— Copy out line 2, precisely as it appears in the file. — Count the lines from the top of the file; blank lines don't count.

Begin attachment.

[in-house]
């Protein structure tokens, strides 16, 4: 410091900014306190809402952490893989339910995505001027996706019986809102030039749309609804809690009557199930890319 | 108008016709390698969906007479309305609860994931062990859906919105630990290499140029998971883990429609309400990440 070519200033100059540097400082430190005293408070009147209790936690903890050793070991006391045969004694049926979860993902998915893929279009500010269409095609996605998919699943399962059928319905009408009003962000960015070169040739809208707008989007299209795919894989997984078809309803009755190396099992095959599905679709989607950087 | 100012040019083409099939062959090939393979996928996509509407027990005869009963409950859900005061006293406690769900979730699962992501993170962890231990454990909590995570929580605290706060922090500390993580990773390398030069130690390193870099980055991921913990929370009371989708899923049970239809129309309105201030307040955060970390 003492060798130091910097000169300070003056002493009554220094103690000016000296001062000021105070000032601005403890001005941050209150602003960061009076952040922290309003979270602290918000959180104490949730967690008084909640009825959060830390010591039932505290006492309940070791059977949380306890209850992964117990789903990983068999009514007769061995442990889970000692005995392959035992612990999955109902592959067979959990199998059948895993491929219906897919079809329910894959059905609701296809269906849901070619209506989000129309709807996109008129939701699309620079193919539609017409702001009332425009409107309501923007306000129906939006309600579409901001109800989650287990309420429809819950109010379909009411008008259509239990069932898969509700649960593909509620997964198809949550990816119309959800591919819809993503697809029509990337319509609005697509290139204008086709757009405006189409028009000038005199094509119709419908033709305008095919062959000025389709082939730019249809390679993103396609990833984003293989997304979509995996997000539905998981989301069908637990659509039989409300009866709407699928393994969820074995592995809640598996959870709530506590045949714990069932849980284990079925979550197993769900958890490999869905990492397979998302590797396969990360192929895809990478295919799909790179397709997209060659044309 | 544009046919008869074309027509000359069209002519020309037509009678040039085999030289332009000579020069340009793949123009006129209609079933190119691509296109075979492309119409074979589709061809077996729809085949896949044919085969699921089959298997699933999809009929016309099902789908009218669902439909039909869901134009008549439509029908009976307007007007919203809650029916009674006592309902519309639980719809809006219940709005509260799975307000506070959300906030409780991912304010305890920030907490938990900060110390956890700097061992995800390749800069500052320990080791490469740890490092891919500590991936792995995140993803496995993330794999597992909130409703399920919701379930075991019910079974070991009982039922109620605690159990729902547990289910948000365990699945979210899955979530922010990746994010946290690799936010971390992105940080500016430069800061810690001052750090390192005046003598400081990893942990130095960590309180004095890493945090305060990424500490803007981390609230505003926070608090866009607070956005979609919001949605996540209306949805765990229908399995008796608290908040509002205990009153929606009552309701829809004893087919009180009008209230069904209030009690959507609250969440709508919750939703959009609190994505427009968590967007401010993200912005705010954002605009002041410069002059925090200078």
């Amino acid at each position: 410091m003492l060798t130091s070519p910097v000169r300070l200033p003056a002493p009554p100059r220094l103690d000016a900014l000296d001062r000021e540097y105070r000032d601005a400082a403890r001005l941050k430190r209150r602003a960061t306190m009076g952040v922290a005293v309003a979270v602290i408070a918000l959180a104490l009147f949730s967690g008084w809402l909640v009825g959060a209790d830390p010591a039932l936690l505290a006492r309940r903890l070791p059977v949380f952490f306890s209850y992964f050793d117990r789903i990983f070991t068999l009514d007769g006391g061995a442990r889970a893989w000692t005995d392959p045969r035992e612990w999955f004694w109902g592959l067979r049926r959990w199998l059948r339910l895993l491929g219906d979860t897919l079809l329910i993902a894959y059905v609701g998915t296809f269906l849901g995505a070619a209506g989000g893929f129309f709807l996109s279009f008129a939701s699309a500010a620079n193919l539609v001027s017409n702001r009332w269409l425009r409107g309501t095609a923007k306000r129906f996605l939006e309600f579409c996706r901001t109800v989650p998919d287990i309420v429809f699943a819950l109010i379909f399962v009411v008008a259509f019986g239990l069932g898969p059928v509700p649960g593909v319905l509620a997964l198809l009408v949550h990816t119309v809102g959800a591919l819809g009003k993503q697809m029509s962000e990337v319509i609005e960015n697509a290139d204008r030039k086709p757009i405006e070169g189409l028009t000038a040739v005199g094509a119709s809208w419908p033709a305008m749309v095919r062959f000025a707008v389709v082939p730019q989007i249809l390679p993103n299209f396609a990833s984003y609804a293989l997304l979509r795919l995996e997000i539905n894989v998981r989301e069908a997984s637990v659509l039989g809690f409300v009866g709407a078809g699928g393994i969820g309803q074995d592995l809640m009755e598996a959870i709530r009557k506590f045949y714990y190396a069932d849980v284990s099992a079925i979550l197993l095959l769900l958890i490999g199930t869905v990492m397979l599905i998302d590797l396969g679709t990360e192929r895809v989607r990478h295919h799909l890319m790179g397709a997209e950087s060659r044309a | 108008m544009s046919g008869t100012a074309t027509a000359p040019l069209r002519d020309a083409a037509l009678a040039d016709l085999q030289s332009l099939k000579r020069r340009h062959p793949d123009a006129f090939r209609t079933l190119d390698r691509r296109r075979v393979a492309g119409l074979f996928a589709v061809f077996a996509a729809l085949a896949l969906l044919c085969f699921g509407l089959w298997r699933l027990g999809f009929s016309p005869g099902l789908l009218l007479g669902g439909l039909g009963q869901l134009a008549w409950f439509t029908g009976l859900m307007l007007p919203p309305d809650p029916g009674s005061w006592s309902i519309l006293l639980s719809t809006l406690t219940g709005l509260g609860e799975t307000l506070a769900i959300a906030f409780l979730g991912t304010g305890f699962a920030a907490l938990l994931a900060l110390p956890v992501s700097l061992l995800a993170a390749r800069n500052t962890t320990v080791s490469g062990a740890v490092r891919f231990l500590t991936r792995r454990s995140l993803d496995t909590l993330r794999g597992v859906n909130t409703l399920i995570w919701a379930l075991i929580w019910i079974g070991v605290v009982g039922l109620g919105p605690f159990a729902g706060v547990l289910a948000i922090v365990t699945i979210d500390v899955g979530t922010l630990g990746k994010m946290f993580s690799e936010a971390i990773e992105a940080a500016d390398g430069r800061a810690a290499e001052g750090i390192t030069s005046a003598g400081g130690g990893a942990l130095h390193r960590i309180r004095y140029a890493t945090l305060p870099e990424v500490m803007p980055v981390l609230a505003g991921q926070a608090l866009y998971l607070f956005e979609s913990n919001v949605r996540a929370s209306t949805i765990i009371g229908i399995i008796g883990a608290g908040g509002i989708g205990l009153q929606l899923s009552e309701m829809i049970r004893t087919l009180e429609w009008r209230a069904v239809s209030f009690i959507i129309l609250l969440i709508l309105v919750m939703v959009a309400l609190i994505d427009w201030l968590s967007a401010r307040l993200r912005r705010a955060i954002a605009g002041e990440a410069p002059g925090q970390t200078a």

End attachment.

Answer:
């Protein structure tokens, strides 16, 4: 410091900014306190809402952490893989339910995505001027996706019986809102030039749309609804809690009557199930890319 | 108008016709390698969906007479309305609860994931062990859906919105630990290499140029998971883990429609309400990440 070519200033100059540097400082430190005293408070009147209790936690903890050793070991006391045969004694049926979860993902998915893929279009500010269409095609996605998919699943399962059928319905009408009003962000960015070169040739809208707008989007299209795919894989997984078809309803009755190396099992095959599905679709989607950087 | 100012040019083409099939062959090939393979996928996509509407027990005869009963409950859900005061006293406690769900979730699962992501993170962890231990454990909590995570929580605290706060922090500390993580990773390398030069130690390193870099980055991921913990929370009371989708899923049970239809129309309105201030307040955060970390 003492060798130091910097000169300070003056002493009554220094103690000016000296001062000021105070000032601005403890001005941050209150602003960061009076952040922290309003979270602290918000959180104490949730967690008084909640009825959060830390010591039932505290006492309940070791059977949380306890209850992964117990789903990983068999009514007769061995442990889970000692005995392959035992612990999955109902592959067979959990199998059948895993491929219906897919079809329910894959059905609701296809269906849901070619209506989000129309709807996109008129939701699309620079193919539609017409702001009332425009409107309501923007306000129906939006309600579409901001109800989650287990309420429809819950109010379909009411008008259509239990069932898969509700649960593909509620997964198809949550990816119309959800591919819809993503697809029509990337319509609005697509290139204008086709757009405006189409028009000038005199094509119709419908033709305008095919062959000025389709082939730019249809390679993103396609990833984003293989997304979509995996997000539905998981989301069908637990659509039989409300009866709407699928393994969820074995592995809640598996959870709530506590045949714990069932849980284990079925979550197993769900958890490999869905990492397979998302590797396969990360192929895809990478295919799909790179397709997209060659044309 | 544009046919008869074309027509000359069209002519020309037509009678040039085999030289332009000579020069340009793949123009006129209609079933190119691509296109075979492309119409074979589709061809077996729809085949896949044919085969699921089959298997699933999809009929016309099902789908009218669902439909039909869901134009008549439509029908009976307007007007919203809650029916009674006592309902519309639980719809809006219940709005509260799975307000506070959300906030409780991912304010305890920030907490938990900060110390956890700097061992995800390749800069500052320990080791490469740890490092891919500590991936792995995140993803496995993330794999597992909130409703399920919701379930075991019910079974070991009982039922109620605690159990729902547990289910948000365990699945979210899955979530922010990746994010946290690799936010971390992105940080500016430069800061810690001052750090390192005046003598400081990893942990130095960590309180004095890493945090305060990424500490803007981390609230505003926070608090866009607070956005979609919001949605996540209306949805765990229908399995008796608290908040509002205990009153929606009552309701829809004893087919009180009008209230069904209030009690959507609250969440709508919750939703959009609190994505427009968590967007401010993200912005705010954002605009002041410069002059925090200078």